“Play Your Own Hand” does not mean that you do not make short-term and long-term goals, for in truth, both are wise practices in the life of any adult. Sometimes those goals include relationships with others, and so we must determine how our goals affect those who are in our circle of influence.
What It DOES Mean
I believe that “Play Your Own Hand” teaches the following lessons:
1. Pay attention to what God has given you to do. Don’t worry about what others are doing as it is not your responsibility. Your choices, decisions, and planning ultimately affect YOUR life.
2. Don’t live defensively, countering wise decision for your life in order to keep someone else from benefiting.
3. There are gambles in life. They can be both exciting and nerve-wracking. May the chances you take only influence you, unless some benefit or blessing is passed on to another.
4. If someone you care about is ruining their life, try to be a good influence… pray for them… encourage them. But don’t allow their problems to become your problems. They may have some hard lessons that need to be learned through reaping the consequences of their own decisions.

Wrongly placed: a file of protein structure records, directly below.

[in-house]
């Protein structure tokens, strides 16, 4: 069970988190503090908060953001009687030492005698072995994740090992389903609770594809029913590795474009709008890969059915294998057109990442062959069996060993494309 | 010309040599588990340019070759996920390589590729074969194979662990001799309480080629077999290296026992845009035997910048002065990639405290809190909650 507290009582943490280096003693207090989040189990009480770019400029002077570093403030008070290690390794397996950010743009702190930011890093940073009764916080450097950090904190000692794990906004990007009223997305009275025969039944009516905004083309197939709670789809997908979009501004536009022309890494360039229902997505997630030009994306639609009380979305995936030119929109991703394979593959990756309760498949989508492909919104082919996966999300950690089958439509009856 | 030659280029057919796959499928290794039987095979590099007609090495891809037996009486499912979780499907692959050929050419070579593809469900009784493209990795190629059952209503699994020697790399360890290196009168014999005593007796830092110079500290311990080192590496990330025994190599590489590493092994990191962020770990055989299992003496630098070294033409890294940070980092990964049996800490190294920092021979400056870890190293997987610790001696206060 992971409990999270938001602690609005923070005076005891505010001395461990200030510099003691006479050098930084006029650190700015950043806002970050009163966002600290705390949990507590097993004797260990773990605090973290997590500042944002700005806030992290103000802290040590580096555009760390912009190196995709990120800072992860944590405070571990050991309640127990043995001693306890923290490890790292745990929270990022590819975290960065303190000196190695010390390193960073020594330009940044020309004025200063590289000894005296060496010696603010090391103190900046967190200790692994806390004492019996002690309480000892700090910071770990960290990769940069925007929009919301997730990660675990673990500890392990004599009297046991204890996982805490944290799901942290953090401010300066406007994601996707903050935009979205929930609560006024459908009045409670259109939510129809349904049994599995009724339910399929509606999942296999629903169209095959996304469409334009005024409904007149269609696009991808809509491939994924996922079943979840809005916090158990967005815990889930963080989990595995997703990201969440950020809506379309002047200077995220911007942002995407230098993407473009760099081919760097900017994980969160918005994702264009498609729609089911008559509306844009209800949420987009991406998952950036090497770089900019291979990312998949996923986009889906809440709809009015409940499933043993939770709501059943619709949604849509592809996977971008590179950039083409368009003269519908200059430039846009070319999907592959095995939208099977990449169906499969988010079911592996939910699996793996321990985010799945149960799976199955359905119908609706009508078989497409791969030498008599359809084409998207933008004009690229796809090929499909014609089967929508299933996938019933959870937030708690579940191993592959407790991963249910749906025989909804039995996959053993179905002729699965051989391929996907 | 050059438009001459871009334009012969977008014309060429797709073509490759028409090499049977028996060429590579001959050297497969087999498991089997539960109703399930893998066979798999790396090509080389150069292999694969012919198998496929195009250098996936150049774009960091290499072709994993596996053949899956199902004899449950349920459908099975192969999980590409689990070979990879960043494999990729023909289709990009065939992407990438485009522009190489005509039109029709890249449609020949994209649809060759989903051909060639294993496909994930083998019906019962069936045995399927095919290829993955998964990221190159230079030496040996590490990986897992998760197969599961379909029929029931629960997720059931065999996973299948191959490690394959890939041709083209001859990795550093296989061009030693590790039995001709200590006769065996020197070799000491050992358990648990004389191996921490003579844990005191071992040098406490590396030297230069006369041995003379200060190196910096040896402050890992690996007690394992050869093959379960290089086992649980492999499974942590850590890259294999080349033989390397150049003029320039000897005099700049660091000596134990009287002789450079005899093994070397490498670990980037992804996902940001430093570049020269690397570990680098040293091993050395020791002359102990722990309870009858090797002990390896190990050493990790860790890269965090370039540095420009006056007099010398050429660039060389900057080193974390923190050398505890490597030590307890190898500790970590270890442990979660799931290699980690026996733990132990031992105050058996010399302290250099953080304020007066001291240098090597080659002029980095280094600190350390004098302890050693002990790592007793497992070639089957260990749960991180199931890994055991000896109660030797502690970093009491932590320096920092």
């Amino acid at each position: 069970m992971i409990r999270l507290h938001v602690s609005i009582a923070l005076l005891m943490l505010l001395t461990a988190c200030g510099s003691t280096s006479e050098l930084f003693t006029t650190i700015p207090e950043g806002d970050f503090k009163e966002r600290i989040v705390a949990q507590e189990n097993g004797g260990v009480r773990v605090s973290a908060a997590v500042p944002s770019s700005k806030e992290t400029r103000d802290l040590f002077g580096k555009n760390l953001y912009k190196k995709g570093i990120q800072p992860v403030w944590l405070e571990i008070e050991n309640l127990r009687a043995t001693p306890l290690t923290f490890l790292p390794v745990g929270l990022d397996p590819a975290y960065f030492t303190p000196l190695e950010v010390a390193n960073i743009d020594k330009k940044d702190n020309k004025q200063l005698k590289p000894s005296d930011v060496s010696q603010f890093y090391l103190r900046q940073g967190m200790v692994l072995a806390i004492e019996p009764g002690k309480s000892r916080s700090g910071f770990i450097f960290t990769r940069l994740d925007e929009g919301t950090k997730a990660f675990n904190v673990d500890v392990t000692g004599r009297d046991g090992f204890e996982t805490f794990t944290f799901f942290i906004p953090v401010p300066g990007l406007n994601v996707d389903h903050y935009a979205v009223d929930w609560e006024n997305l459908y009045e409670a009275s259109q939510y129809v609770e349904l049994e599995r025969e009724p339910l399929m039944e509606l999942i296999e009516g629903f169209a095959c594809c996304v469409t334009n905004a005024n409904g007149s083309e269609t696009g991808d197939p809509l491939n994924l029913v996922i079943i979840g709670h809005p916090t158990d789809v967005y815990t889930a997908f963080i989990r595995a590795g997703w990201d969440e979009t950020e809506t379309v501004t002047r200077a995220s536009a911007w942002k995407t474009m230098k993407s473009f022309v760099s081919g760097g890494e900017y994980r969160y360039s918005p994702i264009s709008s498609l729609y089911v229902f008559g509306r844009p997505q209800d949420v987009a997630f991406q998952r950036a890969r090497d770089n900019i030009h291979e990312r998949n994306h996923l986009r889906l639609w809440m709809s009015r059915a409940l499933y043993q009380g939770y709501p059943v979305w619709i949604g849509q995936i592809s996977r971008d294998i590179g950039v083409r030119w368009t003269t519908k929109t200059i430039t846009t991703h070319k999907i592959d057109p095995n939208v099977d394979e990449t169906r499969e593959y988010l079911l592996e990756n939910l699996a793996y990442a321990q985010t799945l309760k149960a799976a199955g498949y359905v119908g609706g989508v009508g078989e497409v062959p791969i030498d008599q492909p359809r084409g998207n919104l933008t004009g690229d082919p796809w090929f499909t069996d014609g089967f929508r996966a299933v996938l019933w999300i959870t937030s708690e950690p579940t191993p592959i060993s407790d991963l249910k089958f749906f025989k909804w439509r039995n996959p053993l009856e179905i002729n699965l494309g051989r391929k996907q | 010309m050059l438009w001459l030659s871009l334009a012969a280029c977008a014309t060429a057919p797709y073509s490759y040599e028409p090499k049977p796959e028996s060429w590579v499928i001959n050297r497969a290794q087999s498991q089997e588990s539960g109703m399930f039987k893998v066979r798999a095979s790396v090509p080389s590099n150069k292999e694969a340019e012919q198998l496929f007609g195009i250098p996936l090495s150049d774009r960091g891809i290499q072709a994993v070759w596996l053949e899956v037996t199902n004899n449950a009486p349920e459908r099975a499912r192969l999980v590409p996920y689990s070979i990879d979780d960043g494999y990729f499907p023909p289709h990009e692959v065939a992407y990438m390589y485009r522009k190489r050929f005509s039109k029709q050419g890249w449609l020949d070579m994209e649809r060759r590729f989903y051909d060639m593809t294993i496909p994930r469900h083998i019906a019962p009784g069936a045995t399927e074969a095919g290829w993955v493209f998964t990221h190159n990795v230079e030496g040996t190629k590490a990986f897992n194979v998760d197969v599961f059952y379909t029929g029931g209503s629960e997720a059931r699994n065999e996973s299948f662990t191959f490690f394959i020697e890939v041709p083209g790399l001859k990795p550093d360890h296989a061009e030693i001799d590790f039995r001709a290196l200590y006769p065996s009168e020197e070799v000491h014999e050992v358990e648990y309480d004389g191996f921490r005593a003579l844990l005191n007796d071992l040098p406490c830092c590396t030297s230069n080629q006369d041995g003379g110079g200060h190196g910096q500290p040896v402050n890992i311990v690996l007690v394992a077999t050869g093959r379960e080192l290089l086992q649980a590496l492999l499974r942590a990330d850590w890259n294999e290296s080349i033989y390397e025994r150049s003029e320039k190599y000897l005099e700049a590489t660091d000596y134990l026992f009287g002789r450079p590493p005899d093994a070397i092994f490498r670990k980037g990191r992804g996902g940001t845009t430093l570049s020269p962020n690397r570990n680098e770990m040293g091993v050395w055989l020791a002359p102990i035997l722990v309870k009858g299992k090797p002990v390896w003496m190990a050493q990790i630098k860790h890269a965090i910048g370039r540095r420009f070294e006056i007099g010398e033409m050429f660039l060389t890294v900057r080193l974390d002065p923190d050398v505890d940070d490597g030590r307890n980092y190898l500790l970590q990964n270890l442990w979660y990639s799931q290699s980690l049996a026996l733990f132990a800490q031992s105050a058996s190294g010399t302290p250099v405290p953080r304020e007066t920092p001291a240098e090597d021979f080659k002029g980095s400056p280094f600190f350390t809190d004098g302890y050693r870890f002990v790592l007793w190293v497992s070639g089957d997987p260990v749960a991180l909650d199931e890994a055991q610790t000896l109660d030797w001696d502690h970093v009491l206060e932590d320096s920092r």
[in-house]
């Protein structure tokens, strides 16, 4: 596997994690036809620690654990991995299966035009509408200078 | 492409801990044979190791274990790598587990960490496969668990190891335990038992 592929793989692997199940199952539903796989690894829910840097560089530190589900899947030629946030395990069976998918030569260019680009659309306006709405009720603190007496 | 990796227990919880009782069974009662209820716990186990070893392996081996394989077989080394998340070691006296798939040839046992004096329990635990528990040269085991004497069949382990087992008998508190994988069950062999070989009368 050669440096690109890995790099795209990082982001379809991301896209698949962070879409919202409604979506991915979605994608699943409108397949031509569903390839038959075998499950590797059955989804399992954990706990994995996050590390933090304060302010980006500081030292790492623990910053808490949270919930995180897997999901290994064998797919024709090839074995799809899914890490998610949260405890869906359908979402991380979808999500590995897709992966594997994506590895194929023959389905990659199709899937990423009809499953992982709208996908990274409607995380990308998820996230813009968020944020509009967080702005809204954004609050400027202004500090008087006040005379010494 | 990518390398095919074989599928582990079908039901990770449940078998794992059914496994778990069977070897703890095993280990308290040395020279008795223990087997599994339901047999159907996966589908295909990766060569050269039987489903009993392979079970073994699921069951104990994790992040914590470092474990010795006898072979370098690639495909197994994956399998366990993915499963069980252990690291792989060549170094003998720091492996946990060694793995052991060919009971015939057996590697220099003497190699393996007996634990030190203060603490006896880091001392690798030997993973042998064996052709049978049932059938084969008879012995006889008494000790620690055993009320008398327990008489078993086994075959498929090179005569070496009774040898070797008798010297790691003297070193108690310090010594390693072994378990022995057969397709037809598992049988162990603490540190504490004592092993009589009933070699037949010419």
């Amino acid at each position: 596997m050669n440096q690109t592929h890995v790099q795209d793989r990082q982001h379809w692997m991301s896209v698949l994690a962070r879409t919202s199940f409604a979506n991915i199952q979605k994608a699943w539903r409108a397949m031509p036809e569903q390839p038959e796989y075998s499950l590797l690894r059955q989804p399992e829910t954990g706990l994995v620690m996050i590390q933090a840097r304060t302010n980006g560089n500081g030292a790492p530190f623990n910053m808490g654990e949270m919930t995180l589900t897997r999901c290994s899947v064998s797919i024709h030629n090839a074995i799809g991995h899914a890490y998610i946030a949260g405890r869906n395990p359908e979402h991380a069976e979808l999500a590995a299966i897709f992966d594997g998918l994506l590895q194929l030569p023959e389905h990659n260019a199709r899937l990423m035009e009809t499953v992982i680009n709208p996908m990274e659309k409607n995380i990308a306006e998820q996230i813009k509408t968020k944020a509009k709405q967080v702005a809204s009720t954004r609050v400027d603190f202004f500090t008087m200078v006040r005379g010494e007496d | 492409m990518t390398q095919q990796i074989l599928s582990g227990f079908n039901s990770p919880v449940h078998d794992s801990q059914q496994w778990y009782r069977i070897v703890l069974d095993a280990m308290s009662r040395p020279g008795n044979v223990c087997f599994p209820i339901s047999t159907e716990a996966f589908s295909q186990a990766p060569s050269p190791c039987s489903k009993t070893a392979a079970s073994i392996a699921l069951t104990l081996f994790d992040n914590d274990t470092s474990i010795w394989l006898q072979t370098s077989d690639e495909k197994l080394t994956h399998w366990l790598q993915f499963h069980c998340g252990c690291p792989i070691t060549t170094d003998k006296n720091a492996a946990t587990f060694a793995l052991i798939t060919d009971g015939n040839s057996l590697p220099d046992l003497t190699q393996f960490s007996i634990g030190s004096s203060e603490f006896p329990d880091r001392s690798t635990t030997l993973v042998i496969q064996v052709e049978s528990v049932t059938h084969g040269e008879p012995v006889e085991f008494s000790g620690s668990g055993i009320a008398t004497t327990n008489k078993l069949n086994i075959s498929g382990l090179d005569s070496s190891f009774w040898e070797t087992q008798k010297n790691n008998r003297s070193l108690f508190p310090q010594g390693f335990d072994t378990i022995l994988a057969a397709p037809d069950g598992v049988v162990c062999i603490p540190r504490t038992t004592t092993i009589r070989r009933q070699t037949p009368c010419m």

Hearing Loss – So Much Variety!
I have met a great number of people with hearing loss through the years. Through speaking engagements, conventions, online support groups, HLAA and other hearing loss venues, I have discovered that hearing loss is not “one size fits all”. I have Meniere’s disease as well, and am amazed at the variety of symptoms and triggers individuals who struggle with this disease exhibit.
I have also seen people with hearing loss criticize decisions others have made to best cope with their hearing loss. Those who are pro-ASL, often butt heads with those who are anti-ASL. In my opinion, it makes both crowds… BUTT HEADS. Some people choose to use technology, or to be surgically implanted with a cochlear implant. There are three cochlear implant manufacturers. I have seen “CI Wars” both in forums on the Internet, and also face-to-face. Cochlear Americas, Advanced Bionics, and Med-El seem to have enthusiastic and loyal recipients. Is it not best to celebrate “hearing again”? Why does it matter what implant an individual chooses in order to best hear again? Sure – some companies have different perks, low “fail” rates, etc., but being negative or belligerent to an individual sporting a different brand is stupid and immature. (Not really pulling any punches am I, grin!)